Raven says:

    @Cervantes: Well played!

  27. 27
    jibeaux says:

    @Cervantes: she said it’s a 20 by 30 coop. The McMansion of coops.
    Can you get the chickens out? Might calm it down enough to see the damn door.

  28. 28
    Sister Rail Gun of Warm Humanitarianism says:

    The verdict is in on school choice reforms in Sweden.

  29. 29
    chopper says:

    set up a boombox playing Ernie’s (from Sesame Street) song “Doin’ the Pigeon”.

    it’ll flee, afraid that a muppet wants to have sex with it.

  30. 30
    chopper says:


    nuke it from orbit. it’s the only way to be sure.

  31. 31
    Omnes Omnibus says:

    Today is the anniversary of the Bay View Massacre.

  32. 32
    OzarkHillbilly says:

    @Betty Cracker: At least once a year a bird comes down my woodstove flue pipe. Trying to catch them as they fly out of the woodstove is always useless. But I have managed to catch all of them with a regular fishing net (and a little help from Miss Kitty) every time. Always took a while but then I suspect my house is a little large than your coop.

  33. 33
    Paul in KY says:

    @Omnes Omnibus: Thanks for the link. ‘Shoot to Kill’ anyone trying to enter the mill! Republican governor, natch.

  34. 34
    jeffreyw says:

    We sometimes get hummingbirds trapped in the garage and they always fly about just under the roof, ignoring the wide open 18 foot roll up door. We have had some success luring them to a nectar feeder hung in the middle of an open window but often as not they fly from there back into the garage instead of out into the open.

  35. 35
    Bobby B. says:

    Stop feeding it and it will grow thin enough to get out of Rabbit’s hole…oh, wait.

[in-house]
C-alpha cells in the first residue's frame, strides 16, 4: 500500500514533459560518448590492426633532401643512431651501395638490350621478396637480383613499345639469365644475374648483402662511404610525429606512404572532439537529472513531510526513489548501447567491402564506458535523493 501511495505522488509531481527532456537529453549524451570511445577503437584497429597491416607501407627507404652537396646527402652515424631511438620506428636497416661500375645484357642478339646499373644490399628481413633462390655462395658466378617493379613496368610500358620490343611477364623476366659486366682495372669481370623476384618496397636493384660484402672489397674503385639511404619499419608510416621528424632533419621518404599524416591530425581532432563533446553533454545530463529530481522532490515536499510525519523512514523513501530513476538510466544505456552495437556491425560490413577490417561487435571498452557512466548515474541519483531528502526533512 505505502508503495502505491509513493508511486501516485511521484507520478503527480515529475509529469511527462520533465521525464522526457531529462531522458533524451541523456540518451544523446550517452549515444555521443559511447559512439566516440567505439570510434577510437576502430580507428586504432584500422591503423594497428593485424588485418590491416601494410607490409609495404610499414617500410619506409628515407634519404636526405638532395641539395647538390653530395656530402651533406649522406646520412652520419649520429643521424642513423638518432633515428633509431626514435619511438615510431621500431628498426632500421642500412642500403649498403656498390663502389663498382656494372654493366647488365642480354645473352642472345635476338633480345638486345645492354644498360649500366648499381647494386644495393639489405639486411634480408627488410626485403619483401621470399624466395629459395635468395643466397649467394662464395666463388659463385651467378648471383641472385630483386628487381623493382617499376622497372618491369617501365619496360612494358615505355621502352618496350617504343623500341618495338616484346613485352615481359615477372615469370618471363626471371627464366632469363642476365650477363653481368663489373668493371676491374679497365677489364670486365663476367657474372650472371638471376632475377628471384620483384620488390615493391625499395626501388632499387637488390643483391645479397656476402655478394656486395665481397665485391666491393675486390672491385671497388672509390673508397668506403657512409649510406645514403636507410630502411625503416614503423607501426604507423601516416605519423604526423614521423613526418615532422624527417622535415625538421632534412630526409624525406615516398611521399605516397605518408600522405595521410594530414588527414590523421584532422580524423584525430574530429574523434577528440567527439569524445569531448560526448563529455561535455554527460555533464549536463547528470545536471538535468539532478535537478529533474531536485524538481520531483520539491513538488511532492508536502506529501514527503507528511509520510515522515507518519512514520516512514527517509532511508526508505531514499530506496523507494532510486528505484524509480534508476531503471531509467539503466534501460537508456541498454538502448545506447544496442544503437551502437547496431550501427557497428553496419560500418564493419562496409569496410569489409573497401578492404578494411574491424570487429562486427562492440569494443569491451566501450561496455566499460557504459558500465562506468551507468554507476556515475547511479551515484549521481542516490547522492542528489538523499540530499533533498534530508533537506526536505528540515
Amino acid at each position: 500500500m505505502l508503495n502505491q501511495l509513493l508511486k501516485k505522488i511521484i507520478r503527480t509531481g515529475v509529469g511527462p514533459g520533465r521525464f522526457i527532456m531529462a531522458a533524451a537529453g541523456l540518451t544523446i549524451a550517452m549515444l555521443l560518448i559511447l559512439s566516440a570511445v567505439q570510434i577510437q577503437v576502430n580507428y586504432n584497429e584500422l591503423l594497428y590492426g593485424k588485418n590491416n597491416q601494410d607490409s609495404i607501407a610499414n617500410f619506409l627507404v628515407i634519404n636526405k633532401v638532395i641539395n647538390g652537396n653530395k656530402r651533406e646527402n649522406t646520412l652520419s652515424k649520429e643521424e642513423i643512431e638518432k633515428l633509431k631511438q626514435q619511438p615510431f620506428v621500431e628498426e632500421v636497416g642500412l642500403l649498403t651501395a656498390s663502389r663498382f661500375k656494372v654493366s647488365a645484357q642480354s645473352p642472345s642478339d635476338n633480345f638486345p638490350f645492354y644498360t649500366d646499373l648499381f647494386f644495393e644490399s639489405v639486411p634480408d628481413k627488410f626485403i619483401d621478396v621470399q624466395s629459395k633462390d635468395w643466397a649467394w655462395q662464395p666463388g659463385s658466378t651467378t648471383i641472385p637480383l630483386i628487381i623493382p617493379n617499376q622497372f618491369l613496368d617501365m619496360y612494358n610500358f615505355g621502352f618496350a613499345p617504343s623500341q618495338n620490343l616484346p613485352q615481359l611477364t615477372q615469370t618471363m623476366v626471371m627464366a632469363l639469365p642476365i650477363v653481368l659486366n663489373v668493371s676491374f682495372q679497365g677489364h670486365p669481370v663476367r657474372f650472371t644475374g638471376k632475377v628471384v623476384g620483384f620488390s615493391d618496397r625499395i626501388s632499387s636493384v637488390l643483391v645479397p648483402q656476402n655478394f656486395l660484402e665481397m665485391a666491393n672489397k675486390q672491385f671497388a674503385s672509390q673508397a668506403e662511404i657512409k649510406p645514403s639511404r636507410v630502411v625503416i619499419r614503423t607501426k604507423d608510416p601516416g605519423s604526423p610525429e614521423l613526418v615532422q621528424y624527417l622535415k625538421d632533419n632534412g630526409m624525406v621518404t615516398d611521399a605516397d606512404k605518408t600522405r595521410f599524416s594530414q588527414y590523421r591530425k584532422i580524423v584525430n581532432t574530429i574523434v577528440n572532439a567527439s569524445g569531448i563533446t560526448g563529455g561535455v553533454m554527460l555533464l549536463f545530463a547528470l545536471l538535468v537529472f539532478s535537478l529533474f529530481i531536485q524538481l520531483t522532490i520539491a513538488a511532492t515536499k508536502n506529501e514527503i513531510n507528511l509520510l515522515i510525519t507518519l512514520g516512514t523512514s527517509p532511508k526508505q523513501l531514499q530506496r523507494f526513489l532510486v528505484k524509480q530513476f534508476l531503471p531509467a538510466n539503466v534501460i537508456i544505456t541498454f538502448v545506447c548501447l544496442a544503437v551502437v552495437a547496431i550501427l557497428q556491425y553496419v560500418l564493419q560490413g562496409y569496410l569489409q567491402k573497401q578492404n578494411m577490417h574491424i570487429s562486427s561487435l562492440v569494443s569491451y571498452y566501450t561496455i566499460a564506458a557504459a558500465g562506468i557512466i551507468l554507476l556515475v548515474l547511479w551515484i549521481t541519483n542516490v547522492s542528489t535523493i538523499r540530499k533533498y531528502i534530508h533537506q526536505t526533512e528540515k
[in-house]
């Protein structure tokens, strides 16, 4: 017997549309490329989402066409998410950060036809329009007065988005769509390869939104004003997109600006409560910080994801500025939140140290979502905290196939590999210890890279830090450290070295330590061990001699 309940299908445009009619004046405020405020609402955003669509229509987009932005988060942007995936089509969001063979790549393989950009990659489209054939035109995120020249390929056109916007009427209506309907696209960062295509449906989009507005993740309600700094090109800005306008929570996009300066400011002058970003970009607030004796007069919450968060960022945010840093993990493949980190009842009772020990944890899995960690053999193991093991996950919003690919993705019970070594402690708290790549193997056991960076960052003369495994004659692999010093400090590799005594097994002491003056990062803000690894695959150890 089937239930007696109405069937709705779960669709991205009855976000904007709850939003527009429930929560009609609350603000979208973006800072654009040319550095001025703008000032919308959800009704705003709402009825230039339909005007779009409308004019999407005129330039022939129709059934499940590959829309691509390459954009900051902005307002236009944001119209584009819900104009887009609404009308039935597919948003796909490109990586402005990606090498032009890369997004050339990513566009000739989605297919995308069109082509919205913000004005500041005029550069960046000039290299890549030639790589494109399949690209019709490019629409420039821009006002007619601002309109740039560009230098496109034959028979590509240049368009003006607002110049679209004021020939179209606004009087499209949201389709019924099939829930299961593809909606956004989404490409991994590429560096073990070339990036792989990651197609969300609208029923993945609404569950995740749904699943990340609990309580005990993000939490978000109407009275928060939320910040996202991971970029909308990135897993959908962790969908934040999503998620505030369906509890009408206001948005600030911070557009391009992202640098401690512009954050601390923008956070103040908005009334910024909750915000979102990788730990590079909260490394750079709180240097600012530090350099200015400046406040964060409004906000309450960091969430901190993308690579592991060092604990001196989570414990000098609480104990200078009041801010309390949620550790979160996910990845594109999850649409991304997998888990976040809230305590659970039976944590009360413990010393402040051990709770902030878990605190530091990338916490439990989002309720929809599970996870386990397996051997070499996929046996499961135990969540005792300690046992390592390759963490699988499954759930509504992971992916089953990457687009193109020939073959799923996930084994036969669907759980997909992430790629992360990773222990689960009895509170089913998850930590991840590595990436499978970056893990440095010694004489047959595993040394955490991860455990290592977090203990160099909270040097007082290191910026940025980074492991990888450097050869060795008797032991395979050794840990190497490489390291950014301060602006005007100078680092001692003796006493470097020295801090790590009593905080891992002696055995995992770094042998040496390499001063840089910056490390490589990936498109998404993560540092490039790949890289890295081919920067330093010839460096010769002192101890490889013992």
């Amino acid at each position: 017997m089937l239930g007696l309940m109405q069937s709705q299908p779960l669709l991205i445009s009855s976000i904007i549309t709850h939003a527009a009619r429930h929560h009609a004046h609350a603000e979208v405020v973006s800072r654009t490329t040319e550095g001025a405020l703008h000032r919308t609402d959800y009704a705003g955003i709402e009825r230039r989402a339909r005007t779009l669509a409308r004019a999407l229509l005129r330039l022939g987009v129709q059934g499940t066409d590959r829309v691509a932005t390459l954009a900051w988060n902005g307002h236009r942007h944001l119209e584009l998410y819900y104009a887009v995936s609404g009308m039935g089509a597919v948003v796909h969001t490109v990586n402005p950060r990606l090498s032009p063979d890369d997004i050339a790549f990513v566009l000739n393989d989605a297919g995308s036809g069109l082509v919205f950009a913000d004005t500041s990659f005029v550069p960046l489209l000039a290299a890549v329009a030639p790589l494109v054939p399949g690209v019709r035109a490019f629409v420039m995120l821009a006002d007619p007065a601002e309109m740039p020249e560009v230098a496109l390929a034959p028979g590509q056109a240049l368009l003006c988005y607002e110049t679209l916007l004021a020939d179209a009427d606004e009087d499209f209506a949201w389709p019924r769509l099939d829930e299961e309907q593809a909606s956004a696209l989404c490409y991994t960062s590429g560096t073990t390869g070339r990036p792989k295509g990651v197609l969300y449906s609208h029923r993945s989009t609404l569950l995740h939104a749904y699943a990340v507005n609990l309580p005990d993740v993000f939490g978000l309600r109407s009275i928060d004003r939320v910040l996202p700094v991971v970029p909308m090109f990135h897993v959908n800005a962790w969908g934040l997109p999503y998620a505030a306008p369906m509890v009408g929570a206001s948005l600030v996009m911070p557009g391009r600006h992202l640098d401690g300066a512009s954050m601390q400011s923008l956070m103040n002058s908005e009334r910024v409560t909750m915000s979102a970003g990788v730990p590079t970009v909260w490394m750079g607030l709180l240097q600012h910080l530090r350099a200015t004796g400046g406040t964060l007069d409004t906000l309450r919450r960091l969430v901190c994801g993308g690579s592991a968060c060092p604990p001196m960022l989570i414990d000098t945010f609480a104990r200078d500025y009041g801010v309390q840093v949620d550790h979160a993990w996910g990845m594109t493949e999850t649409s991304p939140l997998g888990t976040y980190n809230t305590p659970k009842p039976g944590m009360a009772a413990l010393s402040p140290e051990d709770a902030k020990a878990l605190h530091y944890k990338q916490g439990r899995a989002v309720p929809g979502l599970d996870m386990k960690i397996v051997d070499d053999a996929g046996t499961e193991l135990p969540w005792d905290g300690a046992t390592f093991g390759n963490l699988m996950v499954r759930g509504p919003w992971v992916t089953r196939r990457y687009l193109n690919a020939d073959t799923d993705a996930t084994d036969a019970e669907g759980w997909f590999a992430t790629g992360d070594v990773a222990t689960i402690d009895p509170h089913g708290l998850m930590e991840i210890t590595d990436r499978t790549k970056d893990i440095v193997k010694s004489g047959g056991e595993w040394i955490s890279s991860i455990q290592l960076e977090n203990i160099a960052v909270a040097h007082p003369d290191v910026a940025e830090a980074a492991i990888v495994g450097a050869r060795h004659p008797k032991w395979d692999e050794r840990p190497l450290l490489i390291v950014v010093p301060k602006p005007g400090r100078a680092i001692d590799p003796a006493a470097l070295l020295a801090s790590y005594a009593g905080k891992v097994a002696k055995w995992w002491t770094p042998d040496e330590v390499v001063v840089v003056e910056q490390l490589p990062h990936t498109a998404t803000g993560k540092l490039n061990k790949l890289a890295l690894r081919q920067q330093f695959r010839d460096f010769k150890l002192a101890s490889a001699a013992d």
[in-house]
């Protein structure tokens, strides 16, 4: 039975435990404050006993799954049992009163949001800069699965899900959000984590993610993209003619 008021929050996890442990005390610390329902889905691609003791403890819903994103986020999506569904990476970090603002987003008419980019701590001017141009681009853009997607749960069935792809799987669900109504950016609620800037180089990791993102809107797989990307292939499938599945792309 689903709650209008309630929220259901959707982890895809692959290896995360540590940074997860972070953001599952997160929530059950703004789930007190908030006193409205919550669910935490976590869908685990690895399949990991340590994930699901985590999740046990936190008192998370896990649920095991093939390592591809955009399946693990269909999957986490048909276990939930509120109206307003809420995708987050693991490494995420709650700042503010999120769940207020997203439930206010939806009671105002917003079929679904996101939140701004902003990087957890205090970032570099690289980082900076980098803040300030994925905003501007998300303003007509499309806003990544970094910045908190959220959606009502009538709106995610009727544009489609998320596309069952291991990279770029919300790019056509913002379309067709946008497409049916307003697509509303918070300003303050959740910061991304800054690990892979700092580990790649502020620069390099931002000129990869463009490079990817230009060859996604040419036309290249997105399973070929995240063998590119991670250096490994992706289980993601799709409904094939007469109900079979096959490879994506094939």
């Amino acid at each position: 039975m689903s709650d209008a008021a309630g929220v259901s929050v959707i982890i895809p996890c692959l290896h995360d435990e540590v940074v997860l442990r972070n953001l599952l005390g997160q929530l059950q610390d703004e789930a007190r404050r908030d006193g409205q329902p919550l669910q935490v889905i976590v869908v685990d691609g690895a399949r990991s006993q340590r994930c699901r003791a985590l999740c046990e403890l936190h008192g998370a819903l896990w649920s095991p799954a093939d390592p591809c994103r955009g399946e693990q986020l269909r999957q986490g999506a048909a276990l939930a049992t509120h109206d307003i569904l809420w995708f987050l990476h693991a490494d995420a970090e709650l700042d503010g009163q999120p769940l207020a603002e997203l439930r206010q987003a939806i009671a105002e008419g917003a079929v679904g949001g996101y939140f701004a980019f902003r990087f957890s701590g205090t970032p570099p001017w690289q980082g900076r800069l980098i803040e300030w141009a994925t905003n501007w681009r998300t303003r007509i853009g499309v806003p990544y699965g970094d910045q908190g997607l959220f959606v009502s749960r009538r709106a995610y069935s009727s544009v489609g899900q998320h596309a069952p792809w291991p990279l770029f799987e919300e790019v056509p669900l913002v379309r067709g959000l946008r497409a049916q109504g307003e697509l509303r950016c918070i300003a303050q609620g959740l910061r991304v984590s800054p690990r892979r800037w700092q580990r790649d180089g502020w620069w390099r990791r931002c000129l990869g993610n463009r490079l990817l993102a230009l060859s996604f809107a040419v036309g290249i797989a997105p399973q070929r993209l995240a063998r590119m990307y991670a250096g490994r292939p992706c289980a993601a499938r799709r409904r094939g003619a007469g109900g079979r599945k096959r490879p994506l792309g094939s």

36. 36
    Han says:

    @chopper: That was Bert. The uptight half of the couple.

    Ernie was the outgoing one who had the thing for rubber and ducks.

  37. 37
    Ruckus says:

    Seen this before. But not in a 10 ft high coop. That gives the bird too much freedom so it can stay away from you. You could try a piece of cardboard, big enough to allow you to reach the top and slowly close off the area so that the bird really has to fly out to get away from you. Probably take two people, maybe more to create a big enough area with the cardboard that the bird can fly but not so big that you get too close. Slowly create a smaller area towards the open door holding the cardboard vertical and as you approach the door slowly move the top of the cardboard away from vertical towards the door, making like a funnel that lowers the roof for the bird. It will fly lower and try to escape from you, out the door.

  38. 38
    Bill says:

    Have you tried offering it a tax cut and less regulations? Someone told me that solves everything.

    Instead of trying to catch it in a net or blanket, use one to “herd” it towards the door.

  39. 39

    Any suggestions?

    Braise lightly in olive oil and serve on a bed of wild rice with red cabbage.

  40. 40
    Betty Cracker says:

    Updated above — the bird flew the coop!

  41. 41
    Booger says:

    A large landing net is great. Make the bag more manageable by using a cable tie to pinch it closed about halfway down. That way it’s more like a sad tennis racket than a big awkward fishing net.

  42. 42
    Culture of Truth says:

    @Betty Cracker:

    Updated above — the bird flew the coop!

    He never writes, he never calls…

  43. 43
    raven says:

    @Betty Cracker: And the approach was?

  44. 44
    chopper says:


    ah yes, my mistake. I always get gay couples mixed up.

  45. 45
    Betty Cracker says:

    @raven: Used a long-handled fishing net to scare it out the door. I was prepared to capture it if need be (I was not able to focus on work with the damn thing swooping and flying to and fro right outside the window). But the net handle was long enough that I could confine it to the front of the coop (where the door is) and scare it away from the ceiling so it went out the door.